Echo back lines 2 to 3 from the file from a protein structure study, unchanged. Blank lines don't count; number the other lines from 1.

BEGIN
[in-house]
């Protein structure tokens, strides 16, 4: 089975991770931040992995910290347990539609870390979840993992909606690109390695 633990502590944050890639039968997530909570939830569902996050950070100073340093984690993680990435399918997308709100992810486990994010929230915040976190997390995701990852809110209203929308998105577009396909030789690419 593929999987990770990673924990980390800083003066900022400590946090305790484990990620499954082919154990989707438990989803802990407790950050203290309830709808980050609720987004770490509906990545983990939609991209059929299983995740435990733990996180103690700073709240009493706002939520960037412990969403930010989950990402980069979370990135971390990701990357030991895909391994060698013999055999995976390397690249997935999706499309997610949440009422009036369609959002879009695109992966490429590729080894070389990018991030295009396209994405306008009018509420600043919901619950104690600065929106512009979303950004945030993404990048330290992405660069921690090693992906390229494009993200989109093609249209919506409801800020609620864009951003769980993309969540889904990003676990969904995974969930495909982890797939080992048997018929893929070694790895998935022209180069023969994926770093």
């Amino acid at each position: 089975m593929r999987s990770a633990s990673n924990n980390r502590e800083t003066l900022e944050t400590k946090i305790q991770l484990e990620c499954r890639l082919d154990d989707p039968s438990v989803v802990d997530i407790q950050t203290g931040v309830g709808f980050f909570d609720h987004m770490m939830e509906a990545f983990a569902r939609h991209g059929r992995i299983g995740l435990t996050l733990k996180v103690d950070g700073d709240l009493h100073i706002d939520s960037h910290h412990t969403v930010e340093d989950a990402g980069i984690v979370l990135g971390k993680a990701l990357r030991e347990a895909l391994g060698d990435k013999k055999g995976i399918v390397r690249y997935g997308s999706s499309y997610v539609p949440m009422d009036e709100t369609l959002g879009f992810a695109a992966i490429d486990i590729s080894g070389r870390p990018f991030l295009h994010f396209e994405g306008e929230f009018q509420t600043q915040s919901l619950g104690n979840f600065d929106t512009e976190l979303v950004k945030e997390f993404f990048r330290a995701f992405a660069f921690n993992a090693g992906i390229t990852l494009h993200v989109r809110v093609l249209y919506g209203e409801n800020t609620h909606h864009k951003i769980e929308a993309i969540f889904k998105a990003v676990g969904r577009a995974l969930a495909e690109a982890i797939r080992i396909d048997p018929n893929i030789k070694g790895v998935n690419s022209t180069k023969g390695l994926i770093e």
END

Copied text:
């Protein structure tokens, strides 16, 4: 089975991770931040992995910290347990539609870390979840993992909606690109390695 633990502590944050890639039968997530909570939830569902996050950070100073340093984690993680990435399918997308709100992810486990994010929230915040976190997390995701990852809110209203929308998105577009396909030789690419 593929999987990770990673924990980390800083003066900022400590946090305790484990990620499954082919154990989707438990989803802990407790950050203290309830709808980050609720987004770490509906990545983990939609991209059929299983995740435990733990996180103690700073709240009493706002939520960037412990969403930010989950990402980069979370990135971390990701990357030991895909391994060698013999055999995976390397690249997935999706499309997610949440009422009036369609959002879009695109992966490429590729080894070389990018991030295009396209994405306008009018509420600043919901619950104690600065929106512009979303950004945030993404990048330290992405660069921690090693992906390229494009993200989109093609249209919506409801800020609620864009951003769980993309969540889904990003676990969904995974969930495909982890797939080992048997018929893929070694790895998935022209180069023969994926770093």
């Amino acid at each position: 089975m593929r999987s990770a633990s990673n924990n980390r502590e800083t003066l900022e944050t400590k946090i305790q991770l484990e990620c499954r890639l082919d154990d989707p039968s438990v989803v802990d997530i407790q950050t203290g931040v309830g709808f980050f909570d609720h987004m770490m939830e509906a990545f983990a569902r939609h991209g059929r992995i299983g995740l435990t996050l733990k996180v103690d950070g700073d709240l009493h100073i706002d939520s960037h910290h412990t969403v930010e340093d989950a990402g980069i984690v979370l990135g971390k993680a990701l990357r030991e347990a895909l391994g060698d990435k013999k055999g995976i399918v390397r690249y997935g997308s999706s499309y997610v539609p949440m009422d009036e709100t369609l959002g879009f992810a695109a992966i490429d486990i590729s080894g070389r870390p990018f991030l295009h994010f396209e994405g306008e929230f009018q509420t600043q915040s919901l619950g104690n979840f600065d929106t512009e976190l979303v950004k945030e997390f993404f990048r330290a995701f992405a660069f921690n993992a090693g992906i390229t990852l494009h993200v989109r809110v093609l249209y919506g209203e409801n800020t609620h909606h864009k951003i769980e929308a993309i969540f889904k998105a990003v676990g969904r577009a995974l969930a495909e690109a982890i797939r080992i396909d048997p018929n893929i030789k070694g790895v998935n690419s022209t180069k023969g390695l994926i770093e």